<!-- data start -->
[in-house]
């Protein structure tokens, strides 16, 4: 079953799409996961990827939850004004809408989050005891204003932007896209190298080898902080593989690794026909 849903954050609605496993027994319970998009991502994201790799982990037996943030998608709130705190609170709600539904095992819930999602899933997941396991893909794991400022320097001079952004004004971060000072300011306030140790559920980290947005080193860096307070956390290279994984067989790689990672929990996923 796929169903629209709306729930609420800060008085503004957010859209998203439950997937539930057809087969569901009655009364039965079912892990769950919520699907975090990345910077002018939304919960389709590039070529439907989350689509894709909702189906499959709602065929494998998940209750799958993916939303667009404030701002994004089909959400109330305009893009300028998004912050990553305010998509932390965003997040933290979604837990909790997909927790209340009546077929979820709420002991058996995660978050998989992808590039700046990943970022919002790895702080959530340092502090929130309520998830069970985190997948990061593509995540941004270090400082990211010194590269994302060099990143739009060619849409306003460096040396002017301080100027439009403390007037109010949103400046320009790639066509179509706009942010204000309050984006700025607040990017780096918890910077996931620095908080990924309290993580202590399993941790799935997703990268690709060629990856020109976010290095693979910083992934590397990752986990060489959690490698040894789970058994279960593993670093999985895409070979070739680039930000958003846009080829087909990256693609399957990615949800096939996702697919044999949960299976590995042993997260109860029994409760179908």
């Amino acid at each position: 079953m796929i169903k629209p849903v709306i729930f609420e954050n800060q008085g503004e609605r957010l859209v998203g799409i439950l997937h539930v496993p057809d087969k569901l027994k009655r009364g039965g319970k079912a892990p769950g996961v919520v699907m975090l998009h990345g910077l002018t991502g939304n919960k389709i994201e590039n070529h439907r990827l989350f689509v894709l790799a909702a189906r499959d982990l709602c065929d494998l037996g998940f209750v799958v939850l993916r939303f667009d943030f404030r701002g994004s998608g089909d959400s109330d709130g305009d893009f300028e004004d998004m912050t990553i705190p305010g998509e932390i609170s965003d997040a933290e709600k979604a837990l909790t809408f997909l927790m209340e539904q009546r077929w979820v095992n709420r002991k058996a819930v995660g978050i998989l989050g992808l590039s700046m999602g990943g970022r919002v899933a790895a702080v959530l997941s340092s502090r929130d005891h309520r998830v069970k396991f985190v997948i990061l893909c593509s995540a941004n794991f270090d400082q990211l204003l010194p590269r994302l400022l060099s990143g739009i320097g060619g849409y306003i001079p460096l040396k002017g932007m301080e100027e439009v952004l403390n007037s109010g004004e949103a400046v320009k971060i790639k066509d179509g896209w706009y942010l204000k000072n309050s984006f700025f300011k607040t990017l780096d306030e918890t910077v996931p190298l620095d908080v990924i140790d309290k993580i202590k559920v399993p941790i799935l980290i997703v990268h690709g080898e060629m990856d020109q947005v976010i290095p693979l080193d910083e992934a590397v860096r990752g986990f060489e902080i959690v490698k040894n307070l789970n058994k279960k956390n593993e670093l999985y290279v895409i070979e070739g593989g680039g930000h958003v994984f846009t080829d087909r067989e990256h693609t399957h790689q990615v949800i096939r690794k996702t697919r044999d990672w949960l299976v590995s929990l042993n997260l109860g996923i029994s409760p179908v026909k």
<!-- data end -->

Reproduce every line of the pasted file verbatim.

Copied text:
[in-house]
């Protein structure tokens, strides 16, 4: 079953799409996961990827939850004004809408989050005891204003932007896209190298080898902080593989690794026909 849903954050609605496993027994319970998009991502994201790799982990037996943030998608709130705190609170709600539904095992819930999602899933997941396991893909794991400022320097001079952004004004971060000072300011306030140790559920980290947005080193860096307070956390290279994984067989790689990672929990996923 796929169903629209709306729930609420800060008085503004957010859209998203439950997937539930057809087969569901009655009364039965079912892990769950919520699907975090990345910077002018939304919960389709590039070529439907989350689509894709909702189906499959709602065929494998998940209750799958993916939303667009404030701002994004089909959400109330305009893009300028998004912050990553305010998509932390965003997040933290979604837990909790997909927790209340009546077929979820709420002991058996995660978050998989992808590039700046990943970022919002790895702080959530340092502090929130309520998830069970985190997948990061593509995540941004270090400082990211010194590269994302060099990143739009060619849409306003460096040396002017301080100027439009403390007037109010949103400046320009790639066509179509706009942010204000309050984006700025607040990017780096918890910077996931620095908080990924309290993580202590399993941790799935997703990268690709060629990856020109976010290095693979910083992934590397990752986990060489959690490698040894789970058994279960593993670093999985895409070979070739680039930000958003846009080829087909990256693609399957990615949800096939996702697919044999949960299976590995042993997260109860029994409760179908």
């Amino acid at each position: 079953m796929i169903k629209p849903v709306i729930f609420e954050n800060q008085g503004e609605r957010l859209v998203g799409i439950l997937h539930v496993p057809d087969k569901l027994k009655r009364g039965g319970k079912a892990p769950g996961v919520v699907m975090l998009h990345g910077l002018t991502g939304n919960k389709i994201e590039n070529h439907r990827l989350f689509v894709l790799a909702a189906r499959d982990l709602c065929d494998l037996g998940f209750v799958v939850l993916r939303f667009d943030f404030r701002g994004s998608g089909d959400s109330d709130g305009d893009f300028e004004d998004m912050t990553i705190p305010g998509e932390i609170s965003d997040a933290e709600k979604a837990l909790t809408f997909l927790m209340e539904q009546r077929w979820v095992n709420r002991k058996a819930v995660g978050i998989l989050g992808l590039s700046m999602g990943g970022r919002v899933a790895a702080v959530l997941s340092s502090r929130d005891h309520r998830v069970k396991f985190v997948i990061l893909c593509s995540a941004n794991f270090d400082q990211l204003l010194p590269r994302l400022l060099s990143g739009i320097g060619g849409y306003i001079p460096l040396k002017g932007m301080e100027e439009v952004l403390n007037s109010g004004e949103a400046v320009k971060i790639k066509d179509g896209w706009y942010l204000k000072n309050s984006f700025f300011k607040t990017l780096d306030e918890t910077v996931p190298l620095d908080v990924i140790d309290k993580i202590k559920v399993p941790i799935l980290i997703v990268h690709g080898e060629m990856d020109q947005v976010i290095p693979l080193d910083e992934a590397v860096r990752g986990f060489e902080i959690v490698k040894n307070l789970n058994k279960k956390n593993e670093l999985y290279v895409i070979e070739g593989g680039g930000h958003v994984f846009t080829d087909r067989e990256h693609t399957h790689q990615v949800i096939r690794k996702t697919r044999d990672w949960l299976v590995s929990l042993n997260l109860g996923i029994s409760p179908v026909k």